We returned to Verplanck’s in the Streamline in record time, dined, and then found McNeill, a local detective, waiting to add his quota of information. McNeill was of the square-toed, double-chinned, bull-necked variety, just the man to take along if there was any fighting. He had, however, very little to add to the solution of the mystery, apparently believing in the chauffeur-and-maid theory.
It was too late to do anything more that night, and we sat on the Verplanck porch, overlooking the beautiful harbor. It was a black, inky night, with no moon, one of those nights when the myriad lights on the boats were mere points in the darkness. As we looked out over the water, considering the case which as yet we had hardly started on, Kennedy seemed engrossed in the study in black.
“I thought I saw a moving light for an instant across the bay, above the boats, and as though it were in the darkness of the hills on the other side. Is there a road over there, above the Carter house?” he asked suddenly.
“There is a road part of the way on the crest of the hill,” replied Mrs. Verplanck. “You can see a car on it, now and then, through the trees, like a moving light.”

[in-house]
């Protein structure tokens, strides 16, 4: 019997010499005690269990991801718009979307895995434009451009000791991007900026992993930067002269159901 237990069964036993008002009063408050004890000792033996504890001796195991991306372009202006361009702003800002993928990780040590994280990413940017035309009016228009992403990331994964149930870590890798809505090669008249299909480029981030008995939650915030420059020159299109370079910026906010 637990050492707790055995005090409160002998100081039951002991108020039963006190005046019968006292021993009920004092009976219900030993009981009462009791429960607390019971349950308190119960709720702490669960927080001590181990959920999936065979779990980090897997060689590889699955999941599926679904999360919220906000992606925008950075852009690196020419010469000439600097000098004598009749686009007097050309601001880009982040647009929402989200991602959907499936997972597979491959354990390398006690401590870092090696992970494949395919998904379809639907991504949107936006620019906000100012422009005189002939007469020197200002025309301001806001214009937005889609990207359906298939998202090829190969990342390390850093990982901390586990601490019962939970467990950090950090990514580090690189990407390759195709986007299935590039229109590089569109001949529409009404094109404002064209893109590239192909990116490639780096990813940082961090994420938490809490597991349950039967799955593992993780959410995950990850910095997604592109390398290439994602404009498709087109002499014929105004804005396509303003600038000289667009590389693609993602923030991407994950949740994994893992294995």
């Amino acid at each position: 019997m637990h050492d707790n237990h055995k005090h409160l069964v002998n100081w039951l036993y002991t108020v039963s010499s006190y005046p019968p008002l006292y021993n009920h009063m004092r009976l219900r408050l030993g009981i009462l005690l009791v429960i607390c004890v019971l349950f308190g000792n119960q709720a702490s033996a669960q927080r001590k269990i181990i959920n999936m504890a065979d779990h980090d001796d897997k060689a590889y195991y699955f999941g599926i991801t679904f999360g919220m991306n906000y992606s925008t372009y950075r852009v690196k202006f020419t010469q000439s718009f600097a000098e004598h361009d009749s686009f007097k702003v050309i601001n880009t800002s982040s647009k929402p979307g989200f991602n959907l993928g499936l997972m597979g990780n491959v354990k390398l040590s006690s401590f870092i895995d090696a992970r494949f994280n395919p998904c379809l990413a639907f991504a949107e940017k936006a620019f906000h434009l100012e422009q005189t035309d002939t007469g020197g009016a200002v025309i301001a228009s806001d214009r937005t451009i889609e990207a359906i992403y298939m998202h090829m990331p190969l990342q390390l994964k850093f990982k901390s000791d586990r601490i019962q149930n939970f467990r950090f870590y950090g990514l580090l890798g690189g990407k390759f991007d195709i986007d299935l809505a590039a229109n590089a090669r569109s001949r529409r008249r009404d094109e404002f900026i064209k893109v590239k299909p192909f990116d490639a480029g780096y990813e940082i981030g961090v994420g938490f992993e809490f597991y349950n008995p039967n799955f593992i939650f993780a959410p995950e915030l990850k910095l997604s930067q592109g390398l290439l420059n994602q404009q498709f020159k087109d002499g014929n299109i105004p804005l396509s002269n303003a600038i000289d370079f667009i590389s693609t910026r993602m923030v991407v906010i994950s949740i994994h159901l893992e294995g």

“Over there, I mean,” reiterated Kennedy, indicating the light as it flashed now faintly, then disappeared, to reappear further along, like a gigantic firefly in the night.
“N-no,” said Verplanck. “I don’t think the road runs down as far as that. It is further up the bay.”
“What is it then?” asked Kennedy, half to himself. “It seems to be traveling rapidly. Now it must be about opposite the Carter house. There—it has gone.”
We continued to watch for several minutes, but it did not reappear. Could it have been a light on the mast of a boat moving rapidly up the bay and perhaps nearer to us than we suspected? Nothing further happened, however, and we retired early, expecting to start with fresh minds on the case in the morning. Several watchmen whom Verplanck employed both on the shore and along the driveways were left guarding every possible entrance to the estate.
Yet the next morning as we met in the cheery east breakfast room, Verplanck’s gardener came in, hat in hand, with much suppressed excitement.
In his hand he held an orange which he had found in the shrubbery underneath the windows of the house. In it was stuck a long nail and to the nail was fastened a tag.
Kennedy read it quickly.
“If this had been a bomb, you and your detectives would never have known what struck you.
THE ULTRA-VIOLET RAY
“Good Gad, man!” exclaimed Verplanck, who had read it over Craig’s shoulder. “What do you make of that?”
Kennedy merely shook his head. Mrs. Verplanck was the calmest of all.
“The light,” I cried. “You remember the light? Could it have been a signal to some one on this side of the bay, a signal light in the woods?”